The court gets a lot of latitude in deciding what the conditions of your probation are. There are a lot of conditions that they can assign to you. You might find a lot of these conditions unfair. Commonly, defendants feel hurt when the court tells them that they can't have contact with their boyfriend or girlfriend anymore. Conditions like these are almost always "legal," though. This is the price of being released from jail, and you shouldn't violate these conditions.
The court has broad authority to determine what conditions are "reasonable" to protect the community or promote your rehabilitation.
How Long Does Probation Last?
Usually, for misdemeanors, probation lasts 1-2 years for misdemeanors and 2-5 years for felonies. There are ways the court can add time to your probation for violating it.
The court will consider how long it will take to rehabilitate you, how long it'll take to be able to assess whether you've been rehabilitated, and what sort of risk you pose to the community.
Can I Get Off Probation Early?
The court can choose to shorten your probation if you've paid all your fines and court costs and if the court thinks you've been rehabilitated. This usually happens at a probation officer's recommendation. If your probation officer doesn't think you're a good candidate to get off probation early, it probably won't happen.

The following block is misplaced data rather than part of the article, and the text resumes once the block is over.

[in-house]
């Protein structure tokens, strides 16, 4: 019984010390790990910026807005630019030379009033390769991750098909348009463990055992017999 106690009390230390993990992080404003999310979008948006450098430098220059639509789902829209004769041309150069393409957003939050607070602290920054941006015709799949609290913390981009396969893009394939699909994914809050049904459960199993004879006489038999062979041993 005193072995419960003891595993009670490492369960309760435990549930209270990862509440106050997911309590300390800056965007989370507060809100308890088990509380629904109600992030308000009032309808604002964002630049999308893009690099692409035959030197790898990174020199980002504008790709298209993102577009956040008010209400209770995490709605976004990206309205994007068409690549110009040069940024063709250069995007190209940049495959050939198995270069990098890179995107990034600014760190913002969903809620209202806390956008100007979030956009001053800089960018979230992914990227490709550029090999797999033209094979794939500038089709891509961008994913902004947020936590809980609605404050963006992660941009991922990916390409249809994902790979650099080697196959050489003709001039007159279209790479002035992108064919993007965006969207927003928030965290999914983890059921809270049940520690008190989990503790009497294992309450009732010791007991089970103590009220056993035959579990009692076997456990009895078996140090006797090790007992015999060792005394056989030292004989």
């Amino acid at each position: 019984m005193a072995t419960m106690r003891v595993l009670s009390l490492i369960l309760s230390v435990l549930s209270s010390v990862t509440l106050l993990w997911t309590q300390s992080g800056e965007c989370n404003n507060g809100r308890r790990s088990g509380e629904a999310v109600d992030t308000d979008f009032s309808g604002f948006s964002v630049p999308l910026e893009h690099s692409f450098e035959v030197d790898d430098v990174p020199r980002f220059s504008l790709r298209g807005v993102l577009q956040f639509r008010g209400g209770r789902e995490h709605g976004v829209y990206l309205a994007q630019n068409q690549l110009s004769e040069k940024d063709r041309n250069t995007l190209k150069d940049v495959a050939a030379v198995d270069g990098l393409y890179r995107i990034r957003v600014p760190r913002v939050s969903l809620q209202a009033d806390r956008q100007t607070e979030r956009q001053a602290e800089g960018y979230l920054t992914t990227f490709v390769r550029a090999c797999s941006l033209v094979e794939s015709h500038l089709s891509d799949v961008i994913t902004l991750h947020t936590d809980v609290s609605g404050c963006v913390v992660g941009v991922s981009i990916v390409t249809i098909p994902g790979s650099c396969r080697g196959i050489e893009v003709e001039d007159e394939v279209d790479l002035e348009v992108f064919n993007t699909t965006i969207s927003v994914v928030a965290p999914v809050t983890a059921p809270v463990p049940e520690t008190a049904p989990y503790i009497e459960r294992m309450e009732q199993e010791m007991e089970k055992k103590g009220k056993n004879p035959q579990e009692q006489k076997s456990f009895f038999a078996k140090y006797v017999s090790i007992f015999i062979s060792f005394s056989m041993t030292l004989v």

What Happens at a Probation Violation Hearing?
Probation violation hearings (probation revocation hearings) aren't as formal as most court appearances. You still have due process rights at these hearings, but your rights aren't as extensive as they were during the pre-conviction (or pre-sentencing) criminal process.
The court will review why your probation officer filed a violation report and then they will, with all likelihood, decide that you violated probation.
You or your attorney can argue that the factual basis for the violation isn't there, that there was "good cause" for the violation (like if you missed a meeting with your probation officer because you'd been in a serious car accident and were hospitalized and didn't have phone access at the time of the meeting), and/or what punishment is appropriate.
How Much Proof Do They Need to Revoke Probation?
The court has to have a reason to revoke your probation. They can't revoke probation just because your probation officer is in a bad mood or finds out that you're from wherever the sportsball team they just hate is from.